Enterprises today, no matter what industry, are all looking to technology solutions to help them gain a leg up on the competition. First and foremost, these technologies should be as flexible and agile as the modern development practices that support them. That’s one of the reasons behind the rise of NoSQL databases in replacing old relational database technology. NoSQL databases provide the performance, scale, and flexibility required of modern applications.
But that is where the similarity between NoSQL systems end. The only thing most NoSQL databases have in common is that they do not follow a relational data model. NoSQL databases typically fall into one of four categories:
- ** Key-value stores ** are the simplest. Every item in the database is stored as an attribute name (or "key") together with its value. Riak, Voldemort, and Redis are the most well-known in this category.
- ** Wide-column stores ** store data together as columns instead of rows and are optimized for queries over large datasets. The most popular are Cassandra and HBase.
- ** Document databases ** pair each key with a complex data structure known as a document. Documents can contain many different key-value pairs, or key-array pairs, or even nested documents. MongoDB is the most popular of these databases.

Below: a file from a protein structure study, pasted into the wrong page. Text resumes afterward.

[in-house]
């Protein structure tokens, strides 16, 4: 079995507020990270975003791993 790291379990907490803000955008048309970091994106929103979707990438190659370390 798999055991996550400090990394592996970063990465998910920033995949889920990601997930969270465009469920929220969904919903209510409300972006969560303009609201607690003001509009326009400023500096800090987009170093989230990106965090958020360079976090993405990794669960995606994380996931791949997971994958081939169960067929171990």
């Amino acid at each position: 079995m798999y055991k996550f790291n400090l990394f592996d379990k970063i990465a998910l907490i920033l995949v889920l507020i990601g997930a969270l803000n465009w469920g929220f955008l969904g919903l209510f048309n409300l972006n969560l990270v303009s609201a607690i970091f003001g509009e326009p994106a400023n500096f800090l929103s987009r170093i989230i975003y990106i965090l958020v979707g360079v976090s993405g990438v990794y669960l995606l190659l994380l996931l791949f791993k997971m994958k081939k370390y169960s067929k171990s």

- ** Graph databases ** are used to store information about networks, such as social connections. Examples are Neo4J and HyperGraphDB.
Companies are finding that they can apply NoSQL technology to a growing list of use cases while saving money in comparison to operating a relational database. NoSQL databases are designed to scale horizontally across many servers, which makes them appealing for large data volumes or application loads that exceed the capacity of a single server.
MongoDB is the most popular of all NoSQL database as it preserves the best features of relational databases while incorporating the advantages of NoSQL. To learn more about why MongoDB is the most widely-used NoSQL database, read our free white paper, “Top 5 Considerations When Evaluating NoSQL Databases.”